companionship. Many of the things we have long believed about single living simply are not true.">
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Living by yourself as an adult is becoming more and more common in the United States. In fact, 28% of households are comprised of adults who live alone, an increase of 19% from 1950. However, just because a great number of adults are living alone, doesn't mean they lack the need for companionship. Many of the things we have long believed about single living simply are not true.
Eric Klinenberg, a sociologist, has studied the shift in people living alone, as well as many of the misconceptions associated with single living in his book, Going Solo: The Extraordinary Rise and Surprising Appeal of Living Alone.
The book exposes several myths often associated with those who live alone. Among these are that the majority of people living alone are seniors, which is simply not true. In fact, the fastest growing group of single households fall in the age range of 18 to 34. Other myths that the book busts include the idea that older adults all desire to move in with their grown children or that they are lonely. Unmarried Americans who live alone and are between the ages of 57 and 85 are actually more likely to spend time out with friends than their married counterparts.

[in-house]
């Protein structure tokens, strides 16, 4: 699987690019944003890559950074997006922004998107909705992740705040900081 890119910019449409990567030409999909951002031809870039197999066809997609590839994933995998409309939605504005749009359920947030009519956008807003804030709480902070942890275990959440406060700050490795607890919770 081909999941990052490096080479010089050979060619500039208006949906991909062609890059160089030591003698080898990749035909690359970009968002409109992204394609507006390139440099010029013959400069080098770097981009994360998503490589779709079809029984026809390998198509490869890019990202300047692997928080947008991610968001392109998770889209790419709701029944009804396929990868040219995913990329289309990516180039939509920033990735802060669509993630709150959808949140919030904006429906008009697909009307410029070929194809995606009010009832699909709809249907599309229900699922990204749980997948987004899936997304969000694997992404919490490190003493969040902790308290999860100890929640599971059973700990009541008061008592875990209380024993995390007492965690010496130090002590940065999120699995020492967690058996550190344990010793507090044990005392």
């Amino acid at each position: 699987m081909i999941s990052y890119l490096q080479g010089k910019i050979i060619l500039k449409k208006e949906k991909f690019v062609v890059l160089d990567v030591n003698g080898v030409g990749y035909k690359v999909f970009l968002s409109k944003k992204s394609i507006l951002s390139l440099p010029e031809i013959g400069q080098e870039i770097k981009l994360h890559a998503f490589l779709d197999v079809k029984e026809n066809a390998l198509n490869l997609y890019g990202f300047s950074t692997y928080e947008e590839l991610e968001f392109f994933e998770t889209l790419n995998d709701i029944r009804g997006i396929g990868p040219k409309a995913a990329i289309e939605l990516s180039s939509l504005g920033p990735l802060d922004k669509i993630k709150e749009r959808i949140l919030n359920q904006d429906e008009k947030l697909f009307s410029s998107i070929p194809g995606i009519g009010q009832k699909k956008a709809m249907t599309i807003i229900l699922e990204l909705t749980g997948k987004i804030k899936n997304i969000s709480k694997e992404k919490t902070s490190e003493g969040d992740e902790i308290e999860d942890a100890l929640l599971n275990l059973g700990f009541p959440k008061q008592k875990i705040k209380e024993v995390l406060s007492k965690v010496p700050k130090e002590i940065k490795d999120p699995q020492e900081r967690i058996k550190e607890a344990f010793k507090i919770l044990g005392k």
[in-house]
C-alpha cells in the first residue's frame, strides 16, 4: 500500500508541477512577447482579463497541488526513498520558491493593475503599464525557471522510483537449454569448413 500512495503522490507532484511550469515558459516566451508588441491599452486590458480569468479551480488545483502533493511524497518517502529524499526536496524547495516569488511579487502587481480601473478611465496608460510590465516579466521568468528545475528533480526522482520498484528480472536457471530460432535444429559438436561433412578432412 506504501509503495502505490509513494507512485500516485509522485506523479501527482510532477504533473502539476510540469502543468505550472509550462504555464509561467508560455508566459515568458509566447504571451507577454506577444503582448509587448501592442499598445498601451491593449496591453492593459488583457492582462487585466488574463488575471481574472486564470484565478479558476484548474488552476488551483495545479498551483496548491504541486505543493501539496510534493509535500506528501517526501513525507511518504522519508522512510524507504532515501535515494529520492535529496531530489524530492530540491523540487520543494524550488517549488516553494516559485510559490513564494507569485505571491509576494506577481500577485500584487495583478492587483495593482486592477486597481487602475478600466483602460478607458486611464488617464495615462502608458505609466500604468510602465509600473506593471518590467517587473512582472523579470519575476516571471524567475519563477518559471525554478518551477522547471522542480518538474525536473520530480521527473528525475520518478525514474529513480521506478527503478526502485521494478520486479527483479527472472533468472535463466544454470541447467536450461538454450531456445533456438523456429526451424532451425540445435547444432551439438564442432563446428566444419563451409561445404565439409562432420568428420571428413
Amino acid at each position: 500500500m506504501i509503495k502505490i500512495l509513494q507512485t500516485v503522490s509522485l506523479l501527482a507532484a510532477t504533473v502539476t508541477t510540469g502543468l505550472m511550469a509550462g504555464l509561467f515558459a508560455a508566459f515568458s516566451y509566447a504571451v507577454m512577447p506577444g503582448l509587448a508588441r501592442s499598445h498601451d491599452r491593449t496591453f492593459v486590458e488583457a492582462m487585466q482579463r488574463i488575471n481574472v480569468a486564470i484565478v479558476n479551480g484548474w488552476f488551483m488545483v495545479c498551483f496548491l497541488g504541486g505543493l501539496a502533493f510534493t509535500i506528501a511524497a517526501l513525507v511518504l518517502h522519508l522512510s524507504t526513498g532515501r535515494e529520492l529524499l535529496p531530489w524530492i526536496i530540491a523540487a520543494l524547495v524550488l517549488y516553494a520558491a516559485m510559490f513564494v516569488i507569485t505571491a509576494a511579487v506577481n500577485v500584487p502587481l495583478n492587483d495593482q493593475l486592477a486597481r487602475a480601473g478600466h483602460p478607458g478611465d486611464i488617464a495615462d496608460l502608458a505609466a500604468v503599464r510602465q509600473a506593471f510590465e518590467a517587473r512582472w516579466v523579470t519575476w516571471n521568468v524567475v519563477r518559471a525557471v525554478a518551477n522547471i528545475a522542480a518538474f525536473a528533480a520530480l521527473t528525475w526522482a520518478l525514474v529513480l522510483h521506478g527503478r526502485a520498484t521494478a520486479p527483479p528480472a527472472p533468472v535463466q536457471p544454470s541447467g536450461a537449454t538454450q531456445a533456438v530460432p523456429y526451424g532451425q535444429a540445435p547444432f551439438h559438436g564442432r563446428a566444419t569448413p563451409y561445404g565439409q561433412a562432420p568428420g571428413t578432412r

Today's seniors are healthier and more active than ever. But when assistance is needed, Interim HealthCare is there to help. Interim HealthCare understands the needs of older adults who choose to continue living by themselves. Age alone should not determine how and where you live; every person and their situation is unique. That is why we offer our extensive senior care services and HomeLife Enrichment program so that seniors can live independently and safely in their homes. We now live in a new world of longevity and our goal is to offer seniors a life filled with meaning and purpose.
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